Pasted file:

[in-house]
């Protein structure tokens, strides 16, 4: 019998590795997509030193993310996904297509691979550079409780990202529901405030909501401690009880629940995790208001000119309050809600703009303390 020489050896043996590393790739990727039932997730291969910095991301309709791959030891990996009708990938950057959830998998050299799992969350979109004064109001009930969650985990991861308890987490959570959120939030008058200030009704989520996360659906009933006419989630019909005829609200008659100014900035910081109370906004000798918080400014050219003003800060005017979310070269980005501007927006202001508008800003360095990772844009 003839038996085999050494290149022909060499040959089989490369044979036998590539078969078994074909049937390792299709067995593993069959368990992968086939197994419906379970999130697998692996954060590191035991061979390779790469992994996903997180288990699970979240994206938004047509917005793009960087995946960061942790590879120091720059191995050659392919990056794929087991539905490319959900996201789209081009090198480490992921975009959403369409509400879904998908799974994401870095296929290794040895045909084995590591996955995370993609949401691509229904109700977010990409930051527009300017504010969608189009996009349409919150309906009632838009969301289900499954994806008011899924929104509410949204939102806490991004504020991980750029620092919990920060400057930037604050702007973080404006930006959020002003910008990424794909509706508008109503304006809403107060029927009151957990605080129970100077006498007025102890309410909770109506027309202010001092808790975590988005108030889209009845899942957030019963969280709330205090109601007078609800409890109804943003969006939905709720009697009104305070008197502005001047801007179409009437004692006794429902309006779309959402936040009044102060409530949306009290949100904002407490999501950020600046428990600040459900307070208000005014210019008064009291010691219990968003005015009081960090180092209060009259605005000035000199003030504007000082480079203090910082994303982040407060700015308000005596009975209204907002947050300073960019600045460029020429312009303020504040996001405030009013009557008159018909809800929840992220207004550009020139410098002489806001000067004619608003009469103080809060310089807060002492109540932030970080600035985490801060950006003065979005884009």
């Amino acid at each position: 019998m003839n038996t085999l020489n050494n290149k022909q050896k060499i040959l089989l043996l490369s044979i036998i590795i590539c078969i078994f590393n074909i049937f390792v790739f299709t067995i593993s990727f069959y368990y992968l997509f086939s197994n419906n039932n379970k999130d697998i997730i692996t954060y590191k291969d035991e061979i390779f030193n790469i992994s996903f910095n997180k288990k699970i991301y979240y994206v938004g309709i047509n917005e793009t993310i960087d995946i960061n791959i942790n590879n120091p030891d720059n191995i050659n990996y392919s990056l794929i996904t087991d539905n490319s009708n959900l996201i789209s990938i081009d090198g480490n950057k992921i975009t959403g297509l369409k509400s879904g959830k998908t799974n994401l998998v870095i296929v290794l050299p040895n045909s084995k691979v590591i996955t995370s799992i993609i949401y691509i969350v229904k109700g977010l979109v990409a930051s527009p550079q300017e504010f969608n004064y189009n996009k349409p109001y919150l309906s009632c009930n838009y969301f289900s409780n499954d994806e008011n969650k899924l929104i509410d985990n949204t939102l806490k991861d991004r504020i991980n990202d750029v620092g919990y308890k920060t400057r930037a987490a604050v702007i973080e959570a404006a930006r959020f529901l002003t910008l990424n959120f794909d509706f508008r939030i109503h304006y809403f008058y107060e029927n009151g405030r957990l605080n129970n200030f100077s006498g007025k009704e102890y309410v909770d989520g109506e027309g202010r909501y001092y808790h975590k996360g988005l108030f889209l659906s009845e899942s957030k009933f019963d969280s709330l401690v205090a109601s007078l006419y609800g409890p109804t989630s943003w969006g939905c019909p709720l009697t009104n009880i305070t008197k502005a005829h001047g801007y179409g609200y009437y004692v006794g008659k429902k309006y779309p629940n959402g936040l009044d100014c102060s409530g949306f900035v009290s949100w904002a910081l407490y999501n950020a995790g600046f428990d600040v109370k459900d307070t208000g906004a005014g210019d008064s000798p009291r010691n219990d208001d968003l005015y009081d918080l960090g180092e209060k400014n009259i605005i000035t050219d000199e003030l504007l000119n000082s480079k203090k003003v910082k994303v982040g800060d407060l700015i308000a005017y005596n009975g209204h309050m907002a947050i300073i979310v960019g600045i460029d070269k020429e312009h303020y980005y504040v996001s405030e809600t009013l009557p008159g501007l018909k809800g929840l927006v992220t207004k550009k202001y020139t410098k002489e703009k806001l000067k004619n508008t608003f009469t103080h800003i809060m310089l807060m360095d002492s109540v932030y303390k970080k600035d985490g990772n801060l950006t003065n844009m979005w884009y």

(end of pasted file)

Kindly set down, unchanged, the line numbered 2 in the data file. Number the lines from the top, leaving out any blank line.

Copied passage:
């Protein structure tokens, strides 16, 4: 019998590795997509030193993310996904297509691979550079409780990202529901405030909501401690009880629940995790208001000119309050809600703009303390 020489050896043996590393790739990727039932997730291969910095991301309709791959030891990996009708990938950057959830998998050299799992969350979109004064109001009930969650985990991861308890987490959570959120939030008058200030009704989520996360659906009933006419989630019909005829609200008659100014900035910081109370906004000798918080400014050219003003800060005017979310070269980005501007927006202001508008800003360095990772844009 003839038996085999050494290149022909060499040959089989490369044979036998590539078969078994074909049937390792299709067995593993069959368990992968086939197994419906379970999130697998692996954060590191035991061979390779790469992994996903997180288990699970979240994206938004047509917005793009960087995946960061942790590879120091720059191995050659392919990056794929087991539905490319959900996201789209081009090198480490992921975009959403369409509400879904998908799974994401870095296929290794040895045909084995590591996955995370993609949401691509229904109700977010990409930051527009300017504010969608189009996009349409919150309906009632838009969301289900499954994806008011899924929104509410949204939102806490991004504020991980750029620092919990920060400057930037604050702007973080404006930006959020002003910008990424794909509706508008109503304006809403107060029927009151957990605080129970100077006498007025102890309410909770109506027309202010001092808790975590988005108030889209009845899942957030019963969280709330205090109601007078609800409890109804943003969006939905709720009697009104305070008197502005001047801007179409009437004692006794429902309006779309959402936040009044102060409530949306009290949100904002407490999501950020600046428990600040459900307070208000005014210019008064009291010691219990968003005015009081960090180092209060009259605005000035000199003030504007000082480079203090910082994303982040407060700015308000005596009975209204907002947050300073960019600045460029020429312009303020504040996001405030009013009557008159018909809800929840992220207004550009020139410098002489806001000067004619608003009469103080809060310089807060002492109540932030970080600035985490801060950006003065979005884009």